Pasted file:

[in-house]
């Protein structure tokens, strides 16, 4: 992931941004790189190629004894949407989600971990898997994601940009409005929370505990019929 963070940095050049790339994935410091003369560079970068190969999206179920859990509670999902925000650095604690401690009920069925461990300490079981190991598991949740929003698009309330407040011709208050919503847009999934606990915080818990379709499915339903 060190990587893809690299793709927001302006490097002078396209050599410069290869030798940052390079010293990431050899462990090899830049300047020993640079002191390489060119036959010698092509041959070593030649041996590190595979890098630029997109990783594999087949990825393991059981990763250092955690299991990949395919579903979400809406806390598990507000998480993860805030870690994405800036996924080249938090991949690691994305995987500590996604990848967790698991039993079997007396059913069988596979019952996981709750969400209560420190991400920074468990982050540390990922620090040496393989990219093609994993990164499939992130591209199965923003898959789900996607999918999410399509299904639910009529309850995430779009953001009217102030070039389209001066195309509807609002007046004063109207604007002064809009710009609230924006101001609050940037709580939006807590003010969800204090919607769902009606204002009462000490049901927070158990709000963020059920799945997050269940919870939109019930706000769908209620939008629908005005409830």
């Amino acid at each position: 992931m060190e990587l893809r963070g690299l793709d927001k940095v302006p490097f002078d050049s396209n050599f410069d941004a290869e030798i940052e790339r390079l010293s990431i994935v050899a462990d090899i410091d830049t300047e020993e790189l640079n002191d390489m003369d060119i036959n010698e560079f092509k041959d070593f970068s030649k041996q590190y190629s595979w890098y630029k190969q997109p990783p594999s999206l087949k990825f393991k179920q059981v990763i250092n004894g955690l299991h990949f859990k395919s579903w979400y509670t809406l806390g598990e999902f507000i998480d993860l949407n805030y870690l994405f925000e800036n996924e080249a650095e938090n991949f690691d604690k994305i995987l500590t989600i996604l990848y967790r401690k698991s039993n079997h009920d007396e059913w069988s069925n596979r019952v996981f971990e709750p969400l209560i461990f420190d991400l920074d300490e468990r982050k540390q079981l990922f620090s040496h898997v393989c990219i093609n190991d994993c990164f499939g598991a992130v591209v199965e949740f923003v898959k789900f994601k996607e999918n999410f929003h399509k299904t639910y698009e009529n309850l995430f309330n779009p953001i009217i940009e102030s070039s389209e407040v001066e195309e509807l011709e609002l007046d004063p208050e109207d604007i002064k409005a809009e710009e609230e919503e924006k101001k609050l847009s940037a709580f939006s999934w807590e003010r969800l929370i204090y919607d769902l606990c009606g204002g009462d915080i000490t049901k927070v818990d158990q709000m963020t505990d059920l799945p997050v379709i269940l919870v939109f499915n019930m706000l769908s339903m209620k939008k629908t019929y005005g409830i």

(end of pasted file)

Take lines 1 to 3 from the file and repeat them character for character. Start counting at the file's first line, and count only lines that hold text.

[in-house]
């Protein structure tokens, strides 16, 4: 992931941004790189190629004894949407989600971990898997994601940009409005929370505990019929 963070940095050049790339994935410091003369560079970068190969999206179920859990509670999902925000650095604690401690009920069925461990300490079981190991598991949740929003698009309330407040011709208050919503847009999934606990915080818990379709499915339903 060190990587893809690299793709927001302006490097002078396209050599410069290869030798940052390079010293990431050899462990090899830049300047020993640079002191390489060119036959010698092509041959070593030649041996590190595979890098630029997109990783594999087949990825393991059981990763250092955690299991990949395919579903979400809406806390598990507000998480993860805030870690994405800036996924080249938090991949690691994305995987500590996604990848967790698991039993079997007396059913069988596979019952996981709750969400209560420190991400920074468990982050540390990922620090040496393989990219093609994993990164499939992130591209199965923003898959789900996607999918999410399509299904639910009529309850995430779009953001009217102030070039389209001066195309509807609002007046004063109207604007002064809009710009609230924006101001609050940037709580939006807590003010969800204090919607769902009606204002009462000490049901927070158990709000963020059920799945997050269940919870939109019930706000769908209620939008629908005005409830």
């Amino acid at each position: 992931m060190e990587l893809r963070g690299l793709d927001k940095v302006p490097f002078d050049s396209n050599f410069d941004a290869e030798i940052e790339r390079l010293s990431i994935v050899a462990d090899i410091d830049t300047e020993e790189l640079n002191d390489m003369d060119i036959n010698e560079f092509k041959d070593f970068s030649k041996q590190y190629s595979w890098y630029k190969q997109p990783p594999s999206l087949k990825f393991k179920q059981v990763i250092n004894g955690l299991h990949f859990k395919s579903w979400y509670t809406l806390g598990e999902f507000i998480d993860l949407n805030y870690l994405f925000e800036n996924e080249a650095e938090n991949f690691d604690k994305i995987l500590t989600i996604l990848y967790r401690k698991s039993n079997h009920d007396e059913w069988s069925n596979r019952v996981f971990e709750p969400l209560i461990f420190d991400l920074d300490e468990r982050k540390q079981l990922f620090s040496h898997v393989c990219i093609n190991d994993c990164f499939g598991a992130v591209v199965e949740f923003v898959k789900f994601k996607e999918n999410f929003h399509k299904t639910y698009e009529n309850l995430f309330n779009p953001i009217i940009e102030s070039s389209e407040v001066e195309e509807l011709e609002l007046d004063p208050e109207d604007i002064k409005a809009e710009e609230e919503e924006k101001k609050l847009s940037a709580f939006s999934w807590e003010r969800l929370i204090y919607d769902l606990c009606g204002g009462d915080i000490t049901k927070v818990d158990q709000m963020t505990d059920l799945p997050v379709i269940l919870v939109f499915n019930m706000l769908s339903m209620k939008k629908t019929y005005g409830i």